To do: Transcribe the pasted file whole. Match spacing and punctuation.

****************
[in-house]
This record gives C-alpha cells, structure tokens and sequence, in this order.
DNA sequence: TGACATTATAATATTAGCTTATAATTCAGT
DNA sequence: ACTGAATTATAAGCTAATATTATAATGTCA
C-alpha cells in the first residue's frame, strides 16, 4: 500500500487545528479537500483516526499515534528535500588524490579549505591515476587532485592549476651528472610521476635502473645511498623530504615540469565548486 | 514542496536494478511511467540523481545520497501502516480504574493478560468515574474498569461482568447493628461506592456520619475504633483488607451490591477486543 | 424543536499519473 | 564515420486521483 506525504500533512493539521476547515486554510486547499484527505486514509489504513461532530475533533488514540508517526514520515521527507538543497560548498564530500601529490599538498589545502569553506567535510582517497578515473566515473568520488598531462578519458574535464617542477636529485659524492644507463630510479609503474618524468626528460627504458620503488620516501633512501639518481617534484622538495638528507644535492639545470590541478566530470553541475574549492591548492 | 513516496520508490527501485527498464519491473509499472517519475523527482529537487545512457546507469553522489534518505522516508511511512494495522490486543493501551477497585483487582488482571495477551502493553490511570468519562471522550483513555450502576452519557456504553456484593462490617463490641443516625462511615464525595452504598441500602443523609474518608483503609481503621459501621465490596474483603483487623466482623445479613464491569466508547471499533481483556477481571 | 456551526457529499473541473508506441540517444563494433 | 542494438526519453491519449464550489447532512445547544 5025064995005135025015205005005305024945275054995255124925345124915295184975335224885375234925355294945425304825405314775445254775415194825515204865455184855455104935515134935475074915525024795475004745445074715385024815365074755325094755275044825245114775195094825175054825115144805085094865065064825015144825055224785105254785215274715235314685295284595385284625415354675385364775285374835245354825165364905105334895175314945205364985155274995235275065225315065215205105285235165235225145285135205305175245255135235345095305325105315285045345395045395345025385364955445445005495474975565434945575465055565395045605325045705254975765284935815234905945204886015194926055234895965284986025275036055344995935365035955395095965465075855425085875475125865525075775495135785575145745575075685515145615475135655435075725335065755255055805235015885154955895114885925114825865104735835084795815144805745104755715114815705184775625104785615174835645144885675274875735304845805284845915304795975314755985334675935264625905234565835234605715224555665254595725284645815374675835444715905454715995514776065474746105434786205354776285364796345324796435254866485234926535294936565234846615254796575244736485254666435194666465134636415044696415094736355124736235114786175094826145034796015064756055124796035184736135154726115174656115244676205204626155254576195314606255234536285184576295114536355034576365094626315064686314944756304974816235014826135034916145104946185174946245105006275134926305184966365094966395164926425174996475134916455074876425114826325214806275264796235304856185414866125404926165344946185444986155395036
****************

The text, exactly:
[in-house]
This record gives C-alpha cells, structure tokens and sequence, in this order.
DNA sequence: TGACATTATAATATTAGCTTATAATTCAGT
DNA sequence: ACTGAATTATAAGCTAATATTATAATGTCA
C-alpha cells in the first residue's frame, strides 16, 4: 500500500487545528479537500483516526499515534528535500588524490579549505591515476587532485592549476651528472610521476635502473645511498623530504615540469565548486 | 514542496536494478511511467540523481545520497501502516480504574493478560468515574474498569461482568447493628461506592456520619475504633483488607451490591477486543 | 424543536499519473 | 564515420486521483 506525504500533512493539521476547515486554510486547499484527505486514509489504513461532530475533533488514540508517526514520515521527507538543497560548498564530500601529490599538498589545502569553506567535510582517497578515473566515473568520488598531462578519458574535464617542477636529485659524492644507463630510479609503474618524468626528460627504458620503488620516501633512501639518481617534484622538495638528507644535492639545470590541478566530470553541475574549492591548492 | 513516496520508490527501485527498464519491473509499472517519475523527482529537487545512457546507469553522489534518505522516508511511512494495522490486543493501551477497585483487582488482571495477551502493553490511570468519562471522550483513555450502576452519557456504553456484593462490617463490641443516625462511615464525595452504598441500602443523609474518608483503609481503621459501621465490596474483603483487623466482623445479613464491569466508547471499533481483556477481571 | 456551526457529499473541473508506441540517444563494433 | 542494438526519453491519449464550489447532512445547544 5025064995005135025015205005005305024945275054995255124925345124915295184975335224885375234925355294945425304825405314775445254775415194825515204865455184855455104935515134935475074915525024795475004745445074715385024815365074755325094755275044825245114775195094825175054825115144805085094865065064825015144825055224785105254785215274715235314685295284595385284625415354675385364775285374835245354825165364905105334895175314945205364985155274995235275065225315065215205105285235165235225145285135205305175245255135235345095305325105315285045345395045395345025385364955445445005495474975565434945575465055565395045605325045705254975765284935815234905945204886015194926055234895965284986025275036055344995935365035955395095965465075855425085875475125865525075775495135785575145745575075685515145615475135655435075725335065755255055805235015885154955895114885925114825865104735835084795815144805745104755715114815705184775625104785615174835645144885675274875735304845805284845915304795975314755985334675935264625905234565835234605715224555665254595725284645815374675835444715905454715995514776065474746105434786205354776285364796345324796435254866485234926535294936565234846615254796575244736485254666435194666465134636415044696415094736355124736235114786175094826145034796015064756055124796035184736135154726115174656115244676205204626155254576195314606255234536285184576295114536355034576365094626315064686314944756304974816235014826135034916145104946185174946245105006275134926305184966365094966395164926425174996475134916455074876425114826325214806275264796235304856185414866125404926165344946185444986155395036